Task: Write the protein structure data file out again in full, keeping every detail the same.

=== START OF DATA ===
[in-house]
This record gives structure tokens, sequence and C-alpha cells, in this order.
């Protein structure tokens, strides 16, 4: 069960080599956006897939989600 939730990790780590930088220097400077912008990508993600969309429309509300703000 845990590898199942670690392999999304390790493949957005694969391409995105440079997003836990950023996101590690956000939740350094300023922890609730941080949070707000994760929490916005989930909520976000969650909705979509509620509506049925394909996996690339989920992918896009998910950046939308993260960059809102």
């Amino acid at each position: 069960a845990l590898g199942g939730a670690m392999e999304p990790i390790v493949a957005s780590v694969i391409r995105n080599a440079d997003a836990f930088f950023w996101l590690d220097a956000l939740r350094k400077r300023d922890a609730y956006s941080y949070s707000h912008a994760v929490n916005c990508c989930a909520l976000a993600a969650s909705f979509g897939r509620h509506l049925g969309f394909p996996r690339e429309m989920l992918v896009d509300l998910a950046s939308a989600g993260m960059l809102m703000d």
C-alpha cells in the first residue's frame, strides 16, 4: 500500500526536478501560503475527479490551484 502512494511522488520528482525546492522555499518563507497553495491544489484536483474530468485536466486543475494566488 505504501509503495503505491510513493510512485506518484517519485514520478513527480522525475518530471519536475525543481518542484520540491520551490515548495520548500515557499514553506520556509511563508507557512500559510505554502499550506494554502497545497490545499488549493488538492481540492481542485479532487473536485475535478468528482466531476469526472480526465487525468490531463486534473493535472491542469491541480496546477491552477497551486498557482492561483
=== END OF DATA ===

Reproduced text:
[in-house]
This record gives structure tokens, sequence and C-alpha cells, in this order.
């Protein structure tokens, strides 16, 4: 069960080599956006897939989600 939730990790780590930088220097400077912008990508993600969309429309509300703000 845990590898199942670690392999999304390790493949957005694969391409995105440079997003836990950023996101590690956000939740350094300023922890609730941080949070707000994760929490916005989930909520976000969650909705979509509620509506049925394909996996690339989920992918896009998910950046939308993260960059809102």
């Amino acid at each position: 069960a845990l590898g199942g939730a670690m392999e999304p990790i390790v493949a957005s780590v694969i391409r995105n080599a440079d997003a836990f930088f950023w996101l590690d220097a956000l939740r350094k400077r300023d922890a609730y956006s941080y949070s707000h912008a994760v929490n916005c990508c989930a909520l976000a993600a969650s909705f979509g897939r509620h509506l049925g969309f394909p996996r690339e429309m989920l992918v896009d509300l998910a950046s939308a989600g993260m960059l809102m703000d």
C-alpha cells in the first residue's frame, strides 16, 4: 500500500526536478501560503475527479490551484 502512494511522488520528482525546492522555499518563507497553495491544489484536483474530468485536466486543475494566488 505504501509503495503505491510513493510512485506518484517519485514520478513527480522525475518530471519536475525543481518542484520540491520551490515548495520548500515557499514553506520556509511563508507557512500559510505554502499550506494554502497545497490545499488549493488538492481540492481542485479532487473536485475535478468528482466531476469526472480526465487525468490531463486534473493535472491542469491541480496546477491552477497551486498557482492561483